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Our star species are some of the most interesting birds you may see on your visit to the reserve.
Expect to see good numbers of this elegant bird in the spring and summer. The avocet's upturned bill is ideally suited to finding food in the shallow freshwater pools.
Watch out for migrant black-tailed godwits in spring and autumn. In spring they're on their way to breed in Iceland, and in autumn they'll be on their way back to estuaries for winter. Keep an eye out for beautiful orangey-brown birds still in their breeding plumage.
Brent geese come to Wallasea Island in large numbers. They can be seen here from October and linger well into the spring to make sure their Arctic breeding grounds have thawed out.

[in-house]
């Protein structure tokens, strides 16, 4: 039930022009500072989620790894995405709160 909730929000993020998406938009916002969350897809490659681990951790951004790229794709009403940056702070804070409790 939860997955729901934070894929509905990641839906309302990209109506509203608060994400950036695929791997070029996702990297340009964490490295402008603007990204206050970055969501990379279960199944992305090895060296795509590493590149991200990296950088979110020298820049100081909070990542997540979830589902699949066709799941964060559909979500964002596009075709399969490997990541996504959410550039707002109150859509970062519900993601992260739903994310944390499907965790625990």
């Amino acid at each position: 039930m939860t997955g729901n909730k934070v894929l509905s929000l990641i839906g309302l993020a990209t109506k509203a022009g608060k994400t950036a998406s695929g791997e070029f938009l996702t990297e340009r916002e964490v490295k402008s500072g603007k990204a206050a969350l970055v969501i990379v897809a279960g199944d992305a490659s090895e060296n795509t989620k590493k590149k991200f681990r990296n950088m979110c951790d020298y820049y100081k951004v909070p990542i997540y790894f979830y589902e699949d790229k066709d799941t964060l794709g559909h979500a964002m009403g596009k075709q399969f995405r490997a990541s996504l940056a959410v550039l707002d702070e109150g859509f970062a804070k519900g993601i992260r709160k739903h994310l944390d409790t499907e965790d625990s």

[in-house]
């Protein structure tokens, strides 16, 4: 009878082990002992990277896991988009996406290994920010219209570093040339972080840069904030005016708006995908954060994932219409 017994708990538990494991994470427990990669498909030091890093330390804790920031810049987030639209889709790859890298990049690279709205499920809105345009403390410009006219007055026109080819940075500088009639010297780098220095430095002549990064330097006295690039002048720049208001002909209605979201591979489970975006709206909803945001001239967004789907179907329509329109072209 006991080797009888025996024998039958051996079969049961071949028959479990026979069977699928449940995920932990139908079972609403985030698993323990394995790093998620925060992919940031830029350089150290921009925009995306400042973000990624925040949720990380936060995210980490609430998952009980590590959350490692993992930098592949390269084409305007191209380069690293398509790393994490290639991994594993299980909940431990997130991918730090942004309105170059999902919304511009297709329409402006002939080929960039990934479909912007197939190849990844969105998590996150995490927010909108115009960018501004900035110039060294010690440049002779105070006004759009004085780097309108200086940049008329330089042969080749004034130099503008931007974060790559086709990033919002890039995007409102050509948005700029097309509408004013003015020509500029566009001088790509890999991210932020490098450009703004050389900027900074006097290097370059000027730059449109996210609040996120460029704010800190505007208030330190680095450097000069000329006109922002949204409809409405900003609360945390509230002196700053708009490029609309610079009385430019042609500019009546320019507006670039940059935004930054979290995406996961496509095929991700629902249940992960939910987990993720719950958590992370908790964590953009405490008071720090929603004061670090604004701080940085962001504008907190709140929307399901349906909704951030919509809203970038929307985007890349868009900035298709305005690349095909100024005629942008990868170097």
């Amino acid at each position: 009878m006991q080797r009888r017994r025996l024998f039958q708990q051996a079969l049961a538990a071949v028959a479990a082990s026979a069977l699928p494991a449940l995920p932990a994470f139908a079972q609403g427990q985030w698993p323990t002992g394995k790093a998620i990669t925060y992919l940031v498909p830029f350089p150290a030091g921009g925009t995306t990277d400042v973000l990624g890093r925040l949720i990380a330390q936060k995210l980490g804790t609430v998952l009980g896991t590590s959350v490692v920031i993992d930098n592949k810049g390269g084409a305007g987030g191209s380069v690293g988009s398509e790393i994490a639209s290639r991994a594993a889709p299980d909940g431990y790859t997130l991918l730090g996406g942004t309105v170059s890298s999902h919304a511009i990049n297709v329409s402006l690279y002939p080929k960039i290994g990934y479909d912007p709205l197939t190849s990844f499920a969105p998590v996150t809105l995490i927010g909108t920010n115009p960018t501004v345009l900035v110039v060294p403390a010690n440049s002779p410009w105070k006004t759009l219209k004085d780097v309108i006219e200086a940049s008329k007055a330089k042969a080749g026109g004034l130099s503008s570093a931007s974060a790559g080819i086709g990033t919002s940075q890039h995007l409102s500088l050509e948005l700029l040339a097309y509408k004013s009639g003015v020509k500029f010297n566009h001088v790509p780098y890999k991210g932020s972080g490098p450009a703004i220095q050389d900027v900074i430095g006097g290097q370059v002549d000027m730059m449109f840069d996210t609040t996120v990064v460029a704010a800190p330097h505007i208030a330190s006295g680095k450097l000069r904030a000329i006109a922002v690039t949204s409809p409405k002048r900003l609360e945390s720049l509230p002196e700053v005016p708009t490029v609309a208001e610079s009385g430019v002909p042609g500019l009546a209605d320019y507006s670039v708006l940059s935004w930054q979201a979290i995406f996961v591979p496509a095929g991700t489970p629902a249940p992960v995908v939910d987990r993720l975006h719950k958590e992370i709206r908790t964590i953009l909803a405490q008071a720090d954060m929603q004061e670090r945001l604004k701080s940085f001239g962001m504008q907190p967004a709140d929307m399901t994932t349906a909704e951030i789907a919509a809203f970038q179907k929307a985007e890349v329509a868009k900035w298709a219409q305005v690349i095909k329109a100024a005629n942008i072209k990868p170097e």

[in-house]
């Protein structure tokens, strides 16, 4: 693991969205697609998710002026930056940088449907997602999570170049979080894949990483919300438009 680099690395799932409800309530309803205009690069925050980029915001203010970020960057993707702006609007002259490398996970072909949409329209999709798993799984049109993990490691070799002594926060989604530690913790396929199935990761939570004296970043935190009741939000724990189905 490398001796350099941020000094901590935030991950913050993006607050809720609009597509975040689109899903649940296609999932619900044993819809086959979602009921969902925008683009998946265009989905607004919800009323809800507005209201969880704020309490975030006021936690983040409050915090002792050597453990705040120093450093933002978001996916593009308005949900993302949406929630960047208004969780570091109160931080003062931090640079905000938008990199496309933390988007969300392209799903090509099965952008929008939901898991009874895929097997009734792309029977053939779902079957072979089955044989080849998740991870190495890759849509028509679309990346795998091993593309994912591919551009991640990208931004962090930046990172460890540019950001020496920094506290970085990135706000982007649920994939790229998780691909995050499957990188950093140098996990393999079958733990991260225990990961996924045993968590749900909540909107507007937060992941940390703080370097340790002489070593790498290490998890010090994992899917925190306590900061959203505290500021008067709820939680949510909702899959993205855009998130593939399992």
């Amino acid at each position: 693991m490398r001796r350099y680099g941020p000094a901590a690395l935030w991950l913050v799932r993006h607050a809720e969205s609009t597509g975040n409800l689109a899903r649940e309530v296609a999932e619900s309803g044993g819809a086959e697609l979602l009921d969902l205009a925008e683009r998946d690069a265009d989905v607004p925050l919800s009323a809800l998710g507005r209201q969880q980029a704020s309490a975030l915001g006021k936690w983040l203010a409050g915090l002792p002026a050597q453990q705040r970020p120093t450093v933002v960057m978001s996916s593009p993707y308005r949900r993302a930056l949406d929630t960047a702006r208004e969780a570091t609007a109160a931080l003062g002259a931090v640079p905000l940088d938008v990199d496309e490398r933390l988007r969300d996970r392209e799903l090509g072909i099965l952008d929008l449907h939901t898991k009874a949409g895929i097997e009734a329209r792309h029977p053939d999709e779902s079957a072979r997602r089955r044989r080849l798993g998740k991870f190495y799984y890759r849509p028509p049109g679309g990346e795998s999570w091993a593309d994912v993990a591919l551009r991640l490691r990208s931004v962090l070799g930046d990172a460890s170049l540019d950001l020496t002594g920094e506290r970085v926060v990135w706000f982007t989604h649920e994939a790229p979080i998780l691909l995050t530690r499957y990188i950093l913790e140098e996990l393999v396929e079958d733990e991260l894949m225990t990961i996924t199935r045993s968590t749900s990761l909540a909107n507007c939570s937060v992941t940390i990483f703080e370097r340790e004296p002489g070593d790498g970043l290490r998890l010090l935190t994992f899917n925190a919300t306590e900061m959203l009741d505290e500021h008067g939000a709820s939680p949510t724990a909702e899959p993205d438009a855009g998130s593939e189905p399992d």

Keep an eye out for the redshanks' towering display flights in spring. They are sometimes known as 'the sentinel of the marshes' for their noisy habit of drawing attention to predators.
The habitats that the Wild Coast Project will create are similar to those used by breeding spoonbills on the continent. Given increased numbers of spoonbills being seen in the UK, we hope that the site will attract spoonbills and with luck help to re-establish the lost breeding population of this spectacular bird.